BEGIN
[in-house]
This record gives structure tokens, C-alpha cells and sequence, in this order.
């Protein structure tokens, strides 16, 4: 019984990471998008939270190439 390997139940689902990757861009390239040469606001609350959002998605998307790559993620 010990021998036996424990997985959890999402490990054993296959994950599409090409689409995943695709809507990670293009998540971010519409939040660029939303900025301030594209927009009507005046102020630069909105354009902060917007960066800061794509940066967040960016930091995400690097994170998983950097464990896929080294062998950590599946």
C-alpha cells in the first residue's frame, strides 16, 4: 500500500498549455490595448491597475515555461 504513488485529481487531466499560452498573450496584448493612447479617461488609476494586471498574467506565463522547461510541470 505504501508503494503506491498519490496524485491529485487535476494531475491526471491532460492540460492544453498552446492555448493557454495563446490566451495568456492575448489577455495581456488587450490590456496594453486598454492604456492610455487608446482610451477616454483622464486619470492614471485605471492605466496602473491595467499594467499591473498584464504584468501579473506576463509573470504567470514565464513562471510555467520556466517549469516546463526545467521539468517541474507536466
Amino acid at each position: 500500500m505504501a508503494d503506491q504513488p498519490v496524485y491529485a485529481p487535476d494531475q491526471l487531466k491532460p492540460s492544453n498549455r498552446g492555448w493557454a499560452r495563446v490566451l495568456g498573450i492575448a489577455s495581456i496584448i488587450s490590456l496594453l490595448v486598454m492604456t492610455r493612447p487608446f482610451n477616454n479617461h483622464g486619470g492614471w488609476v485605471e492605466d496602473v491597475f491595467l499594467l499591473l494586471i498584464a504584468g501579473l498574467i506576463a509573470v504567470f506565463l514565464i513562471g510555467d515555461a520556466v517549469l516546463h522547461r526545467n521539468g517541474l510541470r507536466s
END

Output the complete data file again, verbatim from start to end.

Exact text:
[in-house]
This record gives structure tokens, C-alpha cells and sequence, in this order.
């Protein structure tokens, strides 16, 4: 019984990471998008939270190439 390997139940689902990757861009390239040469606001609350959002998605998307790559993620 010990021998036996424990997985959890999402490990054993296959994950599409090409689409995943695709809507990670293009998540971010519409939040660029939303900025301030594209927009009507005046102020630069909105354009902060917007960066800061794509940066967040960016930091995400690097994170998983950097464990896929080294062998950590599946």
C-alpha cells in the first residue's frame, strides 16, 4: 500500500498549455490595448491597475515555461 504513488485529481487531466499560452498573450496584448493612447479617461488609476494586471498574467506565463522547461510541470 505504501508503494503506491498519490496524485491529485487535476494531475491526471491532460492540460492544453498552446492555448493557454495563446490566451495568456492575448489577455495581456488587450490590456496594453486598454492604456492610455487608446482610451477616454483622464486619470492614471485605471492605466496602473491595467499594467499591473498584464504584468501579473506576463509573470504567470514565464513562471510555467520556466517549469516546463526545467521539468517541474507536466
Amino acid at each position: 500500500m505504501a508503494d503506491q504513488p498519490v496524485y491529485a485529481p487535476d494531475q491526471l487531466k491532460p492540460s492544453n498549455r498552446g492555448w493557454a499560452r495563446v490566451l495568456g498573450i492575448a489577455s495581456i496584448i488587450s490590456l496594453l490595448v486598454m492604456t492610455r493612447p487608446f482610451n477616454n479617461h483622464g486619470g492614471w488609476v485605471e492605466d496602473v491597475f491595467l499594467l499591473l494586471i498584464a504584468g501579473l498574467i506576463a509573470v504567470f506565463l514565464i513562471g510555467d515555461a520556466v517549469l516546463h522547461r526545467n521539468g517541474l510541470r507536466s